by Robin Throckmorton, MA, SPHR, SHRM-SCP and John Throckmorton, MS, SPHR
Do you and your staff experience stress in the workplace? Is your workplace causing the stress? How much is it costing your business? These are questions you can’t ignore, especially given how hard it is to attract and retain a talented AND engaged workforce.
People have very different ideas with respect to their definition of stress. Probably the most common is, “physical, mental, or emotional strain or tension”. Another popular definition of stress is, “a condition or feeling experienced when a person perceives the demands exceed the personal and social resources the individual is able to mobilize.” – The American Institute of Stress
We all get stressed at one time or another at work for any number of reasons such as pay, workload, work-life balance, job security, work environment, or even just not being in the right job. The question is how long that stress level lasts and what impact is it having on the employee and the company?According to the American Psychological Association, 61% of people say work is a common source of the stress in their lives. And, based on research by Everest College, 83% of working Americans are stressed at work. 77% of people experience physical pain because of stress according to paralign.com. This stress in the workplace can physically impact our employees causing heart disease, diabetes, some cancers, more colds/flu, anxiety, depression, headaches, chest pains and more. But it also has a huge impact on our businesses. Stressed workers tend to be more fatigued, more likely to make mistakes or cause an injury, and more likely to be absent. According to a report by Health Advocate, stress is costing our businesses $300 Billion in worker productivity.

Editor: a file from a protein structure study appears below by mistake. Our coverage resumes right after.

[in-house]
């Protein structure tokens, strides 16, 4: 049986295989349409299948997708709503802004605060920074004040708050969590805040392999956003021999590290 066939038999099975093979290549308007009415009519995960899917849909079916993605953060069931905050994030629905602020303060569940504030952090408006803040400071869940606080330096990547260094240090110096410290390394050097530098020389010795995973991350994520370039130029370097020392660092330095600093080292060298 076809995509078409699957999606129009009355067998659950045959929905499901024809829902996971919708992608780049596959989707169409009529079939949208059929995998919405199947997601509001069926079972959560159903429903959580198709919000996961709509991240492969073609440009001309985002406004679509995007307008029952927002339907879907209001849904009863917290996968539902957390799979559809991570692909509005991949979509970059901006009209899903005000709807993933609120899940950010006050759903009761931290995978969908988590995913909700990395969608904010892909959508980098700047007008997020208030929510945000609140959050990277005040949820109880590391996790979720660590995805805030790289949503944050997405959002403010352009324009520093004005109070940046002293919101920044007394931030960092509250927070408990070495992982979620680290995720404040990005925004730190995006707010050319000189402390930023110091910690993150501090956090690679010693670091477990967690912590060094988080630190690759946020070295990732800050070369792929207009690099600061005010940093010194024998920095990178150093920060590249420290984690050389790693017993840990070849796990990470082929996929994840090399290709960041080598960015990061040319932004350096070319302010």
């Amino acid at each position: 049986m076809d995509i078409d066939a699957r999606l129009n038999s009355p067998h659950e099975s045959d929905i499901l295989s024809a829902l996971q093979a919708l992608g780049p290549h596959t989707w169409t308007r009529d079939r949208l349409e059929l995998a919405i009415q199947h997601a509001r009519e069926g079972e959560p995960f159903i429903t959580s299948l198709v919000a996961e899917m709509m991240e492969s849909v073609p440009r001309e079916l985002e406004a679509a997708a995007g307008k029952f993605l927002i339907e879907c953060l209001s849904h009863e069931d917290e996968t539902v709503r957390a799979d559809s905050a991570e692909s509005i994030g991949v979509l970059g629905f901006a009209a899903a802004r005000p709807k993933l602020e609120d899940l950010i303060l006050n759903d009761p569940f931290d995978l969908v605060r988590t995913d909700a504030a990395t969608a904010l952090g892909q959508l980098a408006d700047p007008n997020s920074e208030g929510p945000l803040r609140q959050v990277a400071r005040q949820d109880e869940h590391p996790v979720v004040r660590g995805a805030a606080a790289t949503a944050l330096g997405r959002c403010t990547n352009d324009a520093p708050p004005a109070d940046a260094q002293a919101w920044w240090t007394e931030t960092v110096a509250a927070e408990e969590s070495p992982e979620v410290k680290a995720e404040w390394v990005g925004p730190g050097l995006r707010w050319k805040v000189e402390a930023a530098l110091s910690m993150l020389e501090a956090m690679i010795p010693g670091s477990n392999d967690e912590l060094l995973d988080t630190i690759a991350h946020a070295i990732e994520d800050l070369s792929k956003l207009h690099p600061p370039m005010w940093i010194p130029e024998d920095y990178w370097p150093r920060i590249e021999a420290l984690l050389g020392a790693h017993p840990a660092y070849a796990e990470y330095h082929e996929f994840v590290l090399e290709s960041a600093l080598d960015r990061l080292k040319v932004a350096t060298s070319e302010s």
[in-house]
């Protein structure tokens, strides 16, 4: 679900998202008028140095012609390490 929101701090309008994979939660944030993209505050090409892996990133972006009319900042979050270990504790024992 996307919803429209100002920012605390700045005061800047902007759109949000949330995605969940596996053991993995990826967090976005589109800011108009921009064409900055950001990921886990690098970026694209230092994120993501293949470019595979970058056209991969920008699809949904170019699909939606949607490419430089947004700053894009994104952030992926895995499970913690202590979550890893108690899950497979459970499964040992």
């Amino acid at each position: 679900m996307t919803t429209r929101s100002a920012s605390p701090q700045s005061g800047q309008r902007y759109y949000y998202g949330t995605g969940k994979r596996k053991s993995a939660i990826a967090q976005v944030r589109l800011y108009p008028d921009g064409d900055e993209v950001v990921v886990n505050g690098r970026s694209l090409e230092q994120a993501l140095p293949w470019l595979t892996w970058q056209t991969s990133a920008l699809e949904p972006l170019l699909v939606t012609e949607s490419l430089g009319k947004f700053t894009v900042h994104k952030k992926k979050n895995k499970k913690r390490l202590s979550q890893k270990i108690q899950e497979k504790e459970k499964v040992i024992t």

The good news is, as a business, you can have a positive role in helping to reduce your employees’ stress. According to the American Psychological Association, there are a few ways to reduce stress in your work environment and the scope of your employees’ jobs:
- Ensure employees’ workloads are manageable and clearly defined.
- Design jobs that are meaningful, stimulating, and provide opportunities for your employees to use their skills.
- Involve your employees in decisions that affect their jobs.
- Improve communications about growth and development opportunities for your employees.
- Provide opportunities for your employees to interact and collaborate.
- Offer flexibility in the workplace to make it easier to manage work and life (i.e. flex time, telecommute, longer lunch breaks).
The list of ways you can help minimize work related stress for your employees doesn’t stop there. Additionally, you can:
- Promote or even organize exercise breaks.
- Hold workshops on stress management, mindfulness, finances, and wellness.
- Help your employees establish boundaries around when they leave for work, how much they work, etc.
- Encourage mental breaks (i.e. Meditation Apps such as Headspace, Calm, Shine).
- Ensuring your employees get the time off they need to recharge.
- Listen and respond to employee issues that arise in the workplace.
- Establish an Employee Assistance Program and encourage employees to use it when needed.
Now don’t get me wrong, some stress is actually a motivator but ensure you and your management team are keeping tabs on when the stress crosses over from motivation.
A few things we’ve done at strategic HR, inc. to help our team manage work related stress include:
- Chair massages by Marla Cohen.
- Financial workshop by Brad Cunningham.
- Meditation and Mindfulness by Lindsey Jones.
- Yoga (coming soon) by Monica Stamper.
- Friday happy hours including lots of laughs around giant Jenga, office putt putt, and more.
- Week vacation access to owners condominium in Siesta Key Florida.
- One on one’s with the President every few weeks.
Don’t let stress in the workplace impact your business. Stop and evaluate if you have a problem with stress in the workplace through personal observation, formal questionnaire (i.e. Stress Management at Work or Workplace Stress Survey or Self-Assessments on Stress), and/or discussions with employees. Based on the results and some of the ideas in this article, begin making some changes to help reduce the stress in the workplace to a healthy level.
Robin Throckmorton, MA, SPHR, SHRM-SCP is the President of strategic HR, inc. and definitely the pot calling the kettle black but learned a lot from writing this article and watching John Throckmorton, MS, SPHR handle stress in the workplace. If you have questions or suggestions, contact us.